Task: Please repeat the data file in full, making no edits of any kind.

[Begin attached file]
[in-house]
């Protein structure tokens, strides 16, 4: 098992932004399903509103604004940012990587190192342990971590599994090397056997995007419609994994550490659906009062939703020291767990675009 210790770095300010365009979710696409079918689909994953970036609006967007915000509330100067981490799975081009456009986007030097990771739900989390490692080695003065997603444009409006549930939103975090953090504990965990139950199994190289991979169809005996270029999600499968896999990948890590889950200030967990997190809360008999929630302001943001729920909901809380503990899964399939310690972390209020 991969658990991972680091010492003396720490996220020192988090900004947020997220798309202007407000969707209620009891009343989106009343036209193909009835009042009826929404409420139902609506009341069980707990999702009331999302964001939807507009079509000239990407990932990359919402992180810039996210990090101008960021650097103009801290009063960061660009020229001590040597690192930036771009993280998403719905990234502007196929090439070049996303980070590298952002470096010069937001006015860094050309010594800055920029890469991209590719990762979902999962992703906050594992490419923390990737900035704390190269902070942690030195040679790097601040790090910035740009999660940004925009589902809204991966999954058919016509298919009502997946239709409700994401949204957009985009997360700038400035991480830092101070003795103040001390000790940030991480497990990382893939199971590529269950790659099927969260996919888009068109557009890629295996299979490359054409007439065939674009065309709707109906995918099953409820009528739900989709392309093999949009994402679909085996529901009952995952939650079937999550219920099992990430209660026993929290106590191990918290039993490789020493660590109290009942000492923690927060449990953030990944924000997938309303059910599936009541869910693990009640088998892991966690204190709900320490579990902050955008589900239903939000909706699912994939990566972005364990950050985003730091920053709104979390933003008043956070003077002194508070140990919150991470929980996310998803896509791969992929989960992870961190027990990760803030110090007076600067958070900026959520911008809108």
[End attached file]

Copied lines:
[in-house]
């Protein structure tokens, strides 16, 4: 098992932004399903509103604004940012990587190192342990971590599994090397056997995007419609994994550490659906009062939703020291767990675009 210790770095300010365009979710696409079918689909994953970036609006967007915000509330100067981490799975081009456009986007030097990771739900989390490692080695003065997603444009409006549930939103975090953090504990965990139950199994190289991979169809005996270029999600499968896999990948890590889950200030967990997190809360008999929630302001943001729920909901809380503990899964399939310690972390209020 991969658990991972680091010492003396720490996220020192988090900004947020997220798309202007407000969707209620009891009343989106009343036209193909009835009042009826929404409420139902609506009341069980707990999702009331999302964001939807507009079509000239990407990932990359919402992180810039996210990090101008960021650097103009801290009063960061660009020229001590040597690192930036771009993280998403719905990234502007196929090439070049996303980070590298952002470096010069937001006015860094050309010594800055920029890469991209590719990762979902999962992703906050594992490419923390990737900035704390190269902070942690030195040679790097601040790090910035740009999660940004925009589902809204991966999954058919016509298919009502997946239709409700994401949204957009985009997360700038400035991480830092101070003795103040001390000790940030991480497990990382893939199971590529269950790659099927969260996919888009068109557009890629295996299979490359054409007439065939674009065309709707109906995918099953409820009528739900989709392309093999949009994402679909085996529901009952995952939650079937999550219920099992990430209660026993929290106590191990918290039993490789020493660590109290009942000492923690927060449990953030990944924000997938309303059910599936009541869910693990009640088998892991966690204190709900320490579990902050955008589900239903939000909706699912994939990566972005364990950050985003730091920053709104979390933003008043956070003077002194508070140990919150991470929980996310998803896509791969992929989960992870961190027990990760803030110090007076600067958070900026959520911008809108």